After prepping the post about La Cuidad Maldita, Van Cleef’s image drifted to mind, one thing led to another, and I watched the 1962 John Ford classic The Man Who Shot Liberty Valance — not one of my favorites, but I wouldn’t argue about the classic status. Some great shots here and there, nice bits of acting, but in general I remembered it as slow and ham-handed, and after a refresher viewing, yep, slow and ham-handed.
It’s been decades since I last saw it, and I was interested in giving it another shot mostly to watch Lee Marvin as the bad guy, and because a mention on the web reminded me that I had forgotten completely about Strother Martin acting as assistant bad guy — and what the hell, Lee Van Cleef as the other assistant bad guy! Ford didn’t quite make the most of the possibilities, but you’ve got to give him major points for iconic casting. Yeah, Marvin gets to chew the scenery and spit it out, but Martin and Van Cleef don’t get enough action to equal some of their better lesser roles.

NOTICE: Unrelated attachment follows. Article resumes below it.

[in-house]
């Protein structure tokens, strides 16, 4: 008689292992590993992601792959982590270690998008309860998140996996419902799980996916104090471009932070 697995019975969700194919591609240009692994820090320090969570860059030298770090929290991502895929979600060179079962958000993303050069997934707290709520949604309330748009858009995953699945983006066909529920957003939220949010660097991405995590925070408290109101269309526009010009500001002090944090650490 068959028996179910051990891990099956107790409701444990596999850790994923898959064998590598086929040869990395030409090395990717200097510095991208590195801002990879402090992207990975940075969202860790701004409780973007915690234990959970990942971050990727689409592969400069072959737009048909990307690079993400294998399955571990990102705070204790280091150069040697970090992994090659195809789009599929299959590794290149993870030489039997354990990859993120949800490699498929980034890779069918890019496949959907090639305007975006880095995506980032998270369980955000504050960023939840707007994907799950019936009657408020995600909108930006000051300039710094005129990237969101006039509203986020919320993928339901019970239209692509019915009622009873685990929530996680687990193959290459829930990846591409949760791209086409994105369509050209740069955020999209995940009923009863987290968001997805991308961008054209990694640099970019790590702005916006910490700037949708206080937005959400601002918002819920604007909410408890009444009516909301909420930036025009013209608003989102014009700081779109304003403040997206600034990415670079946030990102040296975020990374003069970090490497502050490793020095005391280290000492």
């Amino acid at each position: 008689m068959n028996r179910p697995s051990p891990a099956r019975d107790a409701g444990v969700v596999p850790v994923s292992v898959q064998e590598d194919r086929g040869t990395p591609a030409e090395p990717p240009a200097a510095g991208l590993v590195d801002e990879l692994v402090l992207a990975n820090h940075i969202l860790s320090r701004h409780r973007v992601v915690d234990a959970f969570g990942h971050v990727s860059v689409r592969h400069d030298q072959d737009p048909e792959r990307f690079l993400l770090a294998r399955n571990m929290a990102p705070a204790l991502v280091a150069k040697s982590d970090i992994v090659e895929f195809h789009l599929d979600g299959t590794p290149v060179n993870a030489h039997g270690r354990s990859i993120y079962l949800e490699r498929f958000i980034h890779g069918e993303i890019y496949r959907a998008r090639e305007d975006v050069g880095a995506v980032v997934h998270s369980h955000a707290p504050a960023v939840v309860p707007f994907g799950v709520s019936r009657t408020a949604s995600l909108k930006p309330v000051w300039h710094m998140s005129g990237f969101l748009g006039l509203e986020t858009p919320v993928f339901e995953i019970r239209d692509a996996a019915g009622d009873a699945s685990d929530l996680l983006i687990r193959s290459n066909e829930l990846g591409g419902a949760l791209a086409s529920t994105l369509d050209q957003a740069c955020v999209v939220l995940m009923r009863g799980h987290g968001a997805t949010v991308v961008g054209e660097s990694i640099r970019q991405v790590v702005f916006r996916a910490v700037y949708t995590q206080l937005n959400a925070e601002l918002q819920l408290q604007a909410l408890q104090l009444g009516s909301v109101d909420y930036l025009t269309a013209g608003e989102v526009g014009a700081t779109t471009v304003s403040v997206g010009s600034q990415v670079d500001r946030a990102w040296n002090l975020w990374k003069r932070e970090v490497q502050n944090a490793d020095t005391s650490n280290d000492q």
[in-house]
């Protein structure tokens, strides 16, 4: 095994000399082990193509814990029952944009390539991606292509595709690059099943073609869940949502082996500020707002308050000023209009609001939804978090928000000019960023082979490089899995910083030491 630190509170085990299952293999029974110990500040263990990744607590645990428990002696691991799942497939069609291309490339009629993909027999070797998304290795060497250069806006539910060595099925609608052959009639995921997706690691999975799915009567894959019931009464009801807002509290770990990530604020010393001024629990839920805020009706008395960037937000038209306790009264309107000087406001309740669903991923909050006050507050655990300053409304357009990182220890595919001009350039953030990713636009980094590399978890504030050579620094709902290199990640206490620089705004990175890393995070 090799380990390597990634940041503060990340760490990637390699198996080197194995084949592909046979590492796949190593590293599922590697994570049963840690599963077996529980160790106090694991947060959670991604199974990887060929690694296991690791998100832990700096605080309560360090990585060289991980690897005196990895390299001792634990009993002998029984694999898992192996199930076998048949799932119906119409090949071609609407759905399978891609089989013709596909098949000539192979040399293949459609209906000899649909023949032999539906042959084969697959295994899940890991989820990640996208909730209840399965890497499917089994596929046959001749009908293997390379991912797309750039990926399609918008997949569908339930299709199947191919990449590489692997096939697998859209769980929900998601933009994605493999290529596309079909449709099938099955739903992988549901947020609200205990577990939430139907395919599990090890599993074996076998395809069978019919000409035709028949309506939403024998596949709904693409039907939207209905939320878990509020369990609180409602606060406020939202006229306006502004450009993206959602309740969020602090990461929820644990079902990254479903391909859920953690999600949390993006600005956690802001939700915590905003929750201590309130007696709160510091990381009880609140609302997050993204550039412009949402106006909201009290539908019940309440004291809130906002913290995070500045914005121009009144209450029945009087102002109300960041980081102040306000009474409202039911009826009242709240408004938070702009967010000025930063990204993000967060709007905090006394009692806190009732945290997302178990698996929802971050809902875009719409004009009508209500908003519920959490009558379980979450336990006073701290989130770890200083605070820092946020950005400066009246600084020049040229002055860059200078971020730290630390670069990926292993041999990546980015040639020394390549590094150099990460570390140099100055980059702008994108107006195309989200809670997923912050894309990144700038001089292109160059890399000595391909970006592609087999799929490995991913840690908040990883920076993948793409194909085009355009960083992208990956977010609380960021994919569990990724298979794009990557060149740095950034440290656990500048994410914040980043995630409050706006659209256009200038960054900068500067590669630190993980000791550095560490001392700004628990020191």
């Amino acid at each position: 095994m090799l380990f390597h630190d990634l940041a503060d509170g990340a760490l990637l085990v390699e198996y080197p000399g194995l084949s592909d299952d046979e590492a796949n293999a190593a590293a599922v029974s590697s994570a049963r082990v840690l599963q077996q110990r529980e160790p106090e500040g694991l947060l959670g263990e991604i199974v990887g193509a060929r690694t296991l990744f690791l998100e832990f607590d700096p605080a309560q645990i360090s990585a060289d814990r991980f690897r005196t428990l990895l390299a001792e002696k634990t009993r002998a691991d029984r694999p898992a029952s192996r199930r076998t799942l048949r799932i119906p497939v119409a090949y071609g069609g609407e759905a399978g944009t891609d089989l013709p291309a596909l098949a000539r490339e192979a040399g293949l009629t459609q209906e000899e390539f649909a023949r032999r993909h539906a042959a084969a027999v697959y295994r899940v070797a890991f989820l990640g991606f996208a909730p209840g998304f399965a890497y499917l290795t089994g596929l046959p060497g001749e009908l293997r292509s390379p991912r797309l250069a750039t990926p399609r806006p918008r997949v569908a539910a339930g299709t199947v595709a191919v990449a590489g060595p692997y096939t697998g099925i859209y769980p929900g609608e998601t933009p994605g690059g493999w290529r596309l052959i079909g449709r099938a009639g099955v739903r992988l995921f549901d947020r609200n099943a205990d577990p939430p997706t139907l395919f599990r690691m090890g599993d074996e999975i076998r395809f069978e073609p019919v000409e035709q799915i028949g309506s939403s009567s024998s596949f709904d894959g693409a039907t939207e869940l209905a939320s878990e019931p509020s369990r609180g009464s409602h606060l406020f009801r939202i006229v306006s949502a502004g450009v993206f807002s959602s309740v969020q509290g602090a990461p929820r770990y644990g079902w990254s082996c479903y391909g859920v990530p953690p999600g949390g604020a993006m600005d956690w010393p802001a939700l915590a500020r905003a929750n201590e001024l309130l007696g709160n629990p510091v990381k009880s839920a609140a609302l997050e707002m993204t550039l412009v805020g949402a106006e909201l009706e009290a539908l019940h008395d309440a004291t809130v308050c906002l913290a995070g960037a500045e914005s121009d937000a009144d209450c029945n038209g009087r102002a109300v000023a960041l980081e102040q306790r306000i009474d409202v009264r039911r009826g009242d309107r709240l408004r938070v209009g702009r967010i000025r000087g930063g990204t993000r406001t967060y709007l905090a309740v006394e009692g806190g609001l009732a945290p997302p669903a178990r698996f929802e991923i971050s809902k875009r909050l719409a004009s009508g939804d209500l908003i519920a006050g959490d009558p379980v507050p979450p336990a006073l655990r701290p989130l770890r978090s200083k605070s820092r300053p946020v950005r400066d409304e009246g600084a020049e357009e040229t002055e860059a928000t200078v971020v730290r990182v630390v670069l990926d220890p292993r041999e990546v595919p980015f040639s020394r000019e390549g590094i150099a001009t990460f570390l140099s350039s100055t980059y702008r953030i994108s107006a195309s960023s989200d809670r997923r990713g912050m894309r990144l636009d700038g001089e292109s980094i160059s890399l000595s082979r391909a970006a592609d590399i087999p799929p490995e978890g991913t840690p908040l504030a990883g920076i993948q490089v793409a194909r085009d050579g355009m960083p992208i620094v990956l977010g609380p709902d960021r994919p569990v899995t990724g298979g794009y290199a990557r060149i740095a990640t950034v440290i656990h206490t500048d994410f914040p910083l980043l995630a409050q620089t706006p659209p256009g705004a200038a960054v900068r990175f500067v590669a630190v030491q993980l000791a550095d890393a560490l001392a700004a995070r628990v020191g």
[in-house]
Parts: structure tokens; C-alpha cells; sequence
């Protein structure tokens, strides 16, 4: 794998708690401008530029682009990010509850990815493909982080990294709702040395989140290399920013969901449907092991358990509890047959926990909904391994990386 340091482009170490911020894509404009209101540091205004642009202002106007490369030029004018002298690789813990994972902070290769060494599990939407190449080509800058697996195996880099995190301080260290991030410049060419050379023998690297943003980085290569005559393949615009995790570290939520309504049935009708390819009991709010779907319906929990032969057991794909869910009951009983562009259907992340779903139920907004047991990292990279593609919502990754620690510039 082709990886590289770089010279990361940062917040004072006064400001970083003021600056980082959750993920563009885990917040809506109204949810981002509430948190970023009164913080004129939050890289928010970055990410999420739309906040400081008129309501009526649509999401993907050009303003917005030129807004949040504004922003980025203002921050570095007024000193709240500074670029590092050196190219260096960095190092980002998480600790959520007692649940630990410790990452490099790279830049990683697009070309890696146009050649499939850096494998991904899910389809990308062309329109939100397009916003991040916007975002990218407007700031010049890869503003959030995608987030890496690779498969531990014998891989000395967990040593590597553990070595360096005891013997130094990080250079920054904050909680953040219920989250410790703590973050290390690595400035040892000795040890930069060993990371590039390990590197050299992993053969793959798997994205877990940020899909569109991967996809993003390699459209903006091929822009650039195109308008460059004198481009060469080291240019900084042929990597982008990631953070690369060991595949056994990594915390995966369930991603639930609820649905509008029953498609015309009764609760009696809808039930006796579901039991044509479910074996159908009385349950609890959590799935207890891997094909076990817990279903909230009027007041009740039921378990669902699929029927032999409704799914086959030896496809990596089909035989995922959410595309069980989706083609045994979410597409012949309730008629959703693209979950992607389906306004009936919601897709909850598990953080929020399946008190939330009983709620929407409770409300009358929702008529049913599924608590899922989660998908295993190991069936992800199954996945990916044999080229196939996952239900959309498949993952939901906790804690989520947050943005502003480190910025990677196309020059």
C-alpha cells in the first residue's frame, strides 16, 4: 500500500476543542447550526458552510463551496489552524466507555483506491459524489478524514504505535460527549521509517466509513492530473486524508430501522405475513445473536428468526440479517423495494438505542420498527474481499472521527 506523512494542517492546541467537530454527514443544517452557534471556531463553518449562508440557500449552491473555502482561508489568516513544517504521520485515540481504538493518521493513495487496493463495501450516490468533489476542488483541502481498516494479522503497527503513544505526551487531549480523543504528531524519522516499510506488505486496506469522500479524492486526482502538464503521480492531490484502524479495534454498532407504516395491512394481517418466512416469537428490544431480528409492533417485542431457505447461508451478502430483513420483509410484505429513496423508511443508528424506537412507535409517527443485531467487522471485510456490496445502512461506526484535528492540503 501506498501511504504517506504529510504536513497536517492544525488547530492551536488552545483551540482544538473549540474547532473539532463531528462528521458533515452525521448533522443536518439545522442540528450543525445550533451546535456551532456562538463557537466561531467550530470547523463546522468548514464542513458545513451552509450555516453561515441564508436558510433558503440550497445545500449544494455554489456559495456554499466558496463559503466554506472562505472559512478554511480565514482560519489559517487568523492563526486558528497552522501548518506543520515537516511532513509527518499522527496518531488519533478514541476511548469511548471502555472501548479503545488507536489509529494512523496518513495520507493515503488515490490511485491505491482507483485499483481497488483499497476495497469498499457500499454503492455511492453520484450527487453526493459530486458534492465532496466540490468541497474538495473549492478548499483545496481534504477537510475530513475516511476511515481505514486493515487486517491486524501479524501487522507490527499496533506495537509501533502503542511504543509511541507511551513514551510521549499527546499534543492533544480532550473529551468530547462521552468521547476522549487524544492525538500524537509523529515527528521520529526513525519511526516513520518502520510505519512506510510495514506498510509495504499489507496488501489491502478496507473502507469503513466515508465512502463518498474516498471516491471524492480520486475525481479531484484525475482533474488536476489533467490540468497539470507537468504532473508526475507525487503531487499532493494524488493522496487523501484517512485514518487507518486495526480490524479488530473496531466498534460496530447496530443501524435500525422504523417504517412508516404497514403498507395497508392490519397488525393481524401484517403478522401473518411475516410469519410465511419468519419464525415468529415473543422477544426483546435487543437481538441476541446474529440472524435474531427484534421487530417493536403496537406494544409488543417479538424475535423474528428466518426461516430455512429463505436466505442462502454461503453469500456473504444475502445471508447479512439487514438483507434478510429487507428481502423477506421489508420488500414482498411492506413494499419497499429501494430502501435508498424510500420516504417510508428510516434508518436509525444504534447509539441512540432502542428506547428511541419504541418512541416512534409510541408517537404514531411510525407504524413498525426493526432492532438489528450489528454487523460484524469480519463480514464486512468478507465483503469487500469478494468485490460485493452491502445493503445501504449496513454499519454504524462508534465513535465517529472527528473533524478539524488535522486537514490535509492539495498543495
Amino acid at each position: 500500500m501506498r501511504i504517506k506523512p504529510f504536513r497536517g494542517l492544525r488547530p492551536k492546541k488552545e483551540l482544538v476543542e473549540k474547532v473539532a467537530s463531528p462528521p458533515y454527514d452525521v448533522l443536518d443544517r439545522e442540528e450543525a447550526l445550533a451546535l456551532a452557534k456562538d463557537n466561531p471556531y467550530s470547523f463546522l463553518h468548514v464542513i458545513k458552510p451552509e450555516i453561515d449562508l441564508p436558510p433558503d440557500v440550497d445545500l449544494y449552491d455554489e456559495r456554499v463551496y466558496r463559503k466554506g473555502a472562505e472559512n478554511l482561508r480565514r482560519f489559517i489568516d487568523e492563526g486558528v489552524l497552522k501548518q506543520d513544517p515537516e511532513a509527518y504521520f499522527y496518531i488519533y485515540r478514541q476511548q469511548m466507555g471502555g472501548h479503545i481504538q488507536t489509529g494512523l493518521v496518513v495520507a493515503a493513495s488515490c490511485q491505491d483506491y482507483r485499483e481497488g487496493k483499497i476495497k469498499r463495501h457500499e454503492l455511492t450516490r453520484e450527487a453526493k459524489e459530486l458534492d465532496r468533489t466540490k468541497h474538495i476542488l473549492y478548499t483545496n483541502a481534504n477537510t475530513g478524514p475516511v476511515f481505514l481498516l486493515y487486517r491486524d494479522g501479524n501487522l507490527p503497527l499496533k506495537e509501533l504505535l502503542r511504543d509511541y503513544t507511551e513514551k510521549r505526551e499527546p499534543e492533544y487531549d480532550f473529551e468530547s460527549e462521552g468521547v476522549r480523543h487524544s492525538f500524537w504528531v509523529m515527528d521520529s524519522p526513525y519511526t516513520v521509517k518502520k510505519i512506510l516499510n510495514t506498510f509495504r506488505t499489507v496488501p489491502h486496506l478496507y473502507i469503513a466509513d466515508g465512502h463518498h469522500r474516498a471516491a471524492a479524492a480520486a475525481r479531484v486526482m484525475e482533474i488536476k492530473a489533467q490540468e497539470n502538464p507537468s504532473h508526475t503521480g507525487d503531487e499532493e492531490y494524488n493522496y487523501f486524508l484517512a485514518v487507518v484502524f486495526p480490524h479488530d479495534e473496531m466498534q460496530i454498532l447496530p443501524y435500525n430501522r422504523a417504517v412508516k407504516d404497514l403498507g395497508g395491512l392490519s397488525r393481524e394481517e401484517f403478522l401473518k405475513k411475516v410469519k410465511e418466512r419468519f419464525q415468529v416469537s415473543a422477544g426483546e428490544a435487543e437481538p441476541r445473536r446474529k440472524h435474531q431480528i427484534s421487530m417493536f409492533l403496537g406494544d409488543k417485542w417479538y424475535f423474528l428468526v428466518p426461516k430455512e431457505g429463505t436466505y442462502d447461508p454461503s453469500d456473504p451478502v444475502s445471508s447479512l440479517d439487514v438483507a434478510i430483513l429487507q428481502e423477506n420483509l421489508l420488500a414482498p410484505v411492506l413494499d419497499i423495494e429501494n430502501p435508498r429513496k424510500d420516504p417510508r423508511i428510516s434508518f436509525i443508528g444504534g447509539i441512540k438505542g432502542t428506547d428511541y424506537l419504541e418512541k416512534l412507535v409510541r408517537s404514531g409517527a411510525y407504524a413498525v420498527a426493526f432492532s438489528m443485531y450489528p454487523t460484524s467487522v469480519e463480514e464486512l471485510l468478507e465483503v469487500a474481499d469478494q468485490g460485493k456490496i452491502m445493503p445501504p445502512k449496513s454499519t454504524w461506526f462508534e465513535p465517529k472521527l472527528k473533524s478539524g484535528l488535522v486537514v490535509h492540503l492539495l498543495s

Doing some quick surfing into Van Cleef’s career, it is hard to believe that when he shot Valance he was at a low ebb in his career, kind of forgotten. When Sergio Leone sought to cast his Spaghetti Westerns, he apparently wanted Charles Bronson, but got Clint Eastwood — he wanted Lee Marvin, but fell back on Van Cleef. And the rest is the history of cinema.
All of which reminded me that I made a note about one day featuring a song on the blog — “Lee Van Cleef” by Primus — which I happened to hear on the radio awhile back and liked. I notice other blogs use songs (Bill Crider’s Pop Culture Magazine features a new song each and every day, which I consider excessive in the sense that I wouldn’t want to blog that hard, even on my most enthusiastic days). And here’s Primus: